[Python-Dev] SK-CSIRT identified malicious software libraries in the official Python package repository, PyPI

Victor Stinner victor.stinner at gmail.com
Fri Sep 15 16:28:58 EDT 2017


Last week, the National Security Authority of Slovakia contacted the
Python Security Response Team (PSRT) to report that the Python Package
Index (PyPI) was hosting malicious packages. Installing these packages
send user data to a HTTP server, but also install the expected module
so it was an easy to notice the attack.

Advisory: http://www.nbu.gov.sk/skcsirt-sa-20170909-pypi/

Kudos to them to report the issue!

It's not a compromise of the PyPI server nor a third-party project,
but the "typo squatting" issue which is known since at least June 2016
(for PyPI). The issue is not specific to Python, npmjs.com or
rubygems.org are vulnerable to the same issue.

For example, a malicious package used the names "urllib" (no 3) and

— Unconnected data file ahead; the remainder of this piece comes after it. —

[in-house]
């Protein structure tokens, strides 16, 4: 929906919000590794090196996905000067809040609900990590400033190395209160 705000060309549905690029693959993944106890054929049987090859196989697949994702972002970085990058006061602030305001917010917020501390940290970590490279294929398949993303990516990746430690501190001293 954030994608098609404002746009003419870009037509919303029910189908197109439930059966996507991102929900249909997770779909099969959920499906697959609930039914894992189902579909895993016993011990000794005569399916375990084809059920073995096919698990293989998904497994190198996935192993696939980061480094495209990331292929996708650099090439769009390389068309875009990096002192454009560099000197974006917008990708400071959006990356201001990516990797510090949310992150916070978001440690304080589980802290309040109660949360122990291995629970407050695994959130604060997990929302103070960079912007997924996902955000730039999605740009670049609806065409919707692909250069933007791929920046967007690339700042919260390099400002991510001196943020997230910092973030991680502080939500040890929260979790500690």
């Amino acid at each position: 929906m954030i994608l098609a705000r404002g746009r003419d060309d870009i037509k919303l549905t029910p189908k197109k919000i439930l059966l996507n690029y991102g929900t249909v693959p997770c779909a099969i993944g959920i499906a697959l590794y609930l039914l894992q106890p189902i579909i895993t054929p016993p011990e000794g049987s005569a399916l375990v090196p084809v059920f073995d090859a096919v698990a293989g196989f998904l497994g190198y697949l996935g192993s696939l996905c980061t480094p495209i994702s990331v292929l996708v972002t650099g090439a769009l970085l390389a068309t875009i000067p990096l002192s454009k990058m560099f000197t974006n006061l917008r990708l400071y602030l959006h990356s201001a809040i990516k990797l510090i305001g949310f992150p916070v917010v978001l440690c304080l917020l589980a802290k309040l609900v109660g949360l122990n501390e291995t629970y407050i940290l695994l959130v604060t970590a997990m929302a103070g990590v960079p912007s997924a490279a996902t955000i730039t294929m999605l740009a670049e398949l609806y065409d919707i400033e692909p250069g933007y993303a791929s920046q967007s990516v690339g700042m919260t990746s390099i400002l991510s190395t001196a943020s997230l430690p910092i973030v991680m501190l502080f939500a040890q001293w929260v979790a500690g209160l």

"urlib3" (1 L) instead of "urllib3" (2 L). These packages were
downloaded by users, so the attack was effective.

More information on typo squatting and Python package security:

The PRST contacted PyPI administrators and all identified packages
were taken down, only 1h10 after the PSRT received the email from the
National Security Authority of Slovakia!

The typo squatting issue is known and discussed, but not solution was
found yet. See for example this warehouse issue:

It seems like the consensus is that pip is not responsible to detect
malicious code, it's more the responsability of PyPI.

The problem is to decide how to detect malicious code and/or prevent
typo squatting on PyPI.

The issue has been discussed privately on the PSRT list last week. The
National Security Authority of Slovakia just published their advisory,
and a public discussion started on reddit:

I consider that it's now time to find a solution on the public
python-dev mailing list.

Let's try to find a solution!

Can we learn something from the Update Framework (TUF)?

How does Javascript, Ruby, Perl and other programming languages deal
with these security issues on their package manager?

See also my other notes on Python security and the list of known
CPython vulnerabilities:


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